World Congress at ACG2017

Simultaneous Plenary Session 4B: Esophagus / Colon

70 - Effect of Opiates on Esophageal Function Testing in Patients With Non-cardiac Chest Pain

Wednesday, October 18
9:40 AM - 9:50 AM
Location: Valencia Ballroom D (Level 4)



Category: Esophagus       

Juan D. Gomez Cifuentes, MD
Cleveland Clinic Foundation, Cleveland, OH
Introduction:
Recent studies have reported that opiates can cause spastic esophageal dysmotility but their contribution to noncardiac chest pain (NCCP) is not clearly known. Our aim was to characterize opiate effects on esophageal function using high resolution manometry (HREM) and esophageal pH monitoring in patients presenting with NCCP.

Methods: We performed a retrospective study of patients who underwent HREM and esophageal pH study for evaluation of NCCP at our institution from January 2010 to January 2017. Demographic data, clinical presentation, opiate use, endoscopic findings, esophageal pH study parameters and HREM data were included. HREM studies were interpreted based on Chicago classification version 3.0. Patients with active opiate use at the time of testing were compared to those who were not on opiates. Data is presented as mean ± standard deviation, median [25th, 75th percentiles] or frequency (percent).

Results:
Among a total of 177 patients, 33 (18.6%) patients had an active opiate prescription at the time of HREM and 144 (81.3%) were identified as non-opiate users. Opiate users were more likely to complain of dysphagia and to have a concomitant antidepressant prescription (table 1). No statistical significance difference was found between 2 groups based on age, gender, race, smoking status, alcohol use and prevalence of abnormal endoscopic findings.

On HREM, active opiate users had higher lower esophageal sphincter (LES) integrated relaxation pressure (IRP) (p=0.011), greater average distal contractile integral (DCI) (p=0.03) and shorter distal latency (p=0.018) than opiate non users (table 2). The prevalence of hypertensive peristalsis (15.2% vs 11.1%) and achalasia (12.1% vs 2.1%) was also higher in opiate users (p=0.039).

Interestingly, patients on opiates were more likely to have a normal esophageal acid exposure compared to non-users (table 2). In opiate users, total time pH < 4 was 2.3 % [0.2, 5.1] vs 3% [0.65, 9.1], upright time pH < 4 was 1.2% [0.2, 5.4] vs 3.1% [0.9, 8.1] and supine time pH < 4 was 0.6%[0, 5.4] vs 0.6%[0, 5.8].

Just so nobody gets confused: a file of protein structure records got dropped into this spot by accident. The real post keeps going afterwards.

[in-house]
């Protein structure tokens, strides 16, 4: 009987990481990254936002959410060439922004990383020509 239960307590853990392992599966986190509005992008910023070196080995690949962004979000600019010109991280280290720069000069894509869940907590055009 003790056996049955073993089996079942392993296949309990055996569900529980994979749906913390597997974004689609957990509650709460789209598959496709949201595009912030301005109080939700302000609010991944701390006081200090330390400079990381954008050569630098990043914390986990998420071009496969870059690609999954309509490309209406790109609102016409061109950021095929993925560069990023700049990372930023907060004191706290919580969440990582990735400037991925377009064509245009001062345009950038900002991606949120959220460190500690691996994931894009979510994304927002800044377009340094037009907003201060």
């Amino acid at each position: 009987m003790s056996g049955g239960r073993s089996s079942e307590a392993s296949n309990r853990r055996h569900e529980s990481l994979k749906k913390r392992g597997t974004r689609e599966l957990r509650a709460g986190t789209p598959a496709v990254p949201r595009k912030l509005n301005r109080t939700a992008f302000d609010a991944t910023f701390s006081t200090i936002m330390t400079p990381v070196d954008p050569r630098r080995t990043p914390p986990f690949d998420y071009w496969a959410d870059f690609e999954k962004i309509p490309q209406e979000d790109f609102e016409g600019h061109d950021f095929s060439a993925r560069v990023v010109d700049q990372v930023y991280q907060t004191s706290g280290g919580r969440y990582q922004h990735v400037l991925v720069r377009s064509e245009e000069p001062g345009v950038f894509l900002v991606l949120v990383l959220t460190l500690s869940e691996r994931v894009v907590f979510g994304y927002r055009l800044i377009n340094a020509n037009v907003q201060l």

Discussion:
Among patients presenting with NCCP, opiate users more likely to have dysphagia and spastic esophageal motility disorders. However, they had normal esophageal acid exposure compared to non-opiate users. This might be due to higher LES–IRP preventing reflux and higher DCI leading to more rapid acid esophageal clearance in opiate users.

Supported by Industry Grant: No


Patient Characteristics by Use of Opiates





































































Factor

No opiates
(N=144)


Opiate users
(N=33)

p-value


Age (years) 54.0±13.3 55.2±10.9 0.62a

Female gender


95(66.0) 24(72.7) 0.46b
Caucasian race

128(91.4)



27(81.8)


0.10b
Non-smoker 85(59.0) 17(51.5) 0.18b
Alcohol: Never users 60(41.7) 17(51.5)

0.071b


Heartburn 71(49.3) 15(45.5) 0.69b
Regurgitation 54(37.5) 11(33.3)

0.65b


Dysphagia 42(29.2) 16(48.5) 0.033b
Abnormal endoscopy findings

55(38.2)



17(51.5)



0.16b


Acid supressive medication 102(70.8) 28(84.8)

0.10b



Statistics presented as Mean ± SD, Median [P25, P75] or N (column %).


p-values: a=ANOVA, b=Pearson's chi-square test.


Esophageal function testing


















































































































Factor No opiates
(N=144)
Opiate users
(N=33)

p-value


HREM Findings:
Basal LES pressure (mm)

23.0[12.9,33.5]


24.8[15.4,36.4] 0.54b
LES-IRP (mm) 3.7[1.1,6.2]

7.0[2.2,11.7]



0.011b



Contractile front Velocity (cm/s)



3.4[2.7,4.3]



3.5[3.1,4.9]


0.20b
Mean DCI (mm.Hg.s.cm) 1409 [796,3003]

2575 [1134,4466]


0.030b
Distal Latency (sec) 6.7[6.0,7.7] 6.0[5.2,6.8] 0.018b
Normal

101(70.1)


21(63.6) 0.039a
Hypotensive peristalsis

101(70.1)


21(63.6)
Hypertensive peristalsis 24(16.7) 3(9.1)
Achalasia or EGJ Outflow Obstruction

16(11.1)


5(15.2)
Esophageal pH Monitoring:
Total pH time <4 ≥5.5% 56(38.9) 6(18.2)

0.025a


Upright pH time <4 ≥8.2% 35(24.3) 5(15.2) 0.26 a
Supine pH time <4 ≥3% 48(33.3) 9(27.3) 0.5 a
Postprandial pH time <4 ≥6.8% 29(28.2) 6(22.2) 0.54 a
DeMeester Score 12.7[3.4,28.8] 6.5[0.30,18.0] 0.016b
Symptom Index for Chest pain > 50% 12(8.3) 2(6.1) 0.66a
Symptom sensitivity index for chest pain > 10% 3(2.6) 3(10.0) 0.068a
Symptom association probability for chest pain > 95% 6(5.2) 3(10.0) 0.33a

Statistics presented as Mean ± SD, Median [P25, P75] or N (column %).
P-values: a=Pearson's chi-square test, b=Kruskal-Wallis test.


Citation: . EFFECT OF OPIATES ON ESOPHAGEAL FUNCTION TESTING IN PATIENTS WITH NON-CARDIAC CHEST PAIN. Program No. 70. World Congress of Gastroenterology at ACG2017 Meeting Abstracts. Orlando, FL: American College of Gastroenterology.

Juan D. Gomez Cifuentes

Resident
Cleveland Clinic Foundation
Cleveland, Ohio

Presentation(s):

Send Email for Juan Gomez Cifuentes


Assets

70 - Effect of Opiates on Esophageal Function Testing in Patients With Non-cardiac Chest Pain



Attendees who have favorited this

Please enter your access key

The asset you are trying to access is locked. Please enter your access key to unlock.

Send Email for Effect of Opiates on Esophageal Function Testing in Patients With Non-cardiac Chest Pain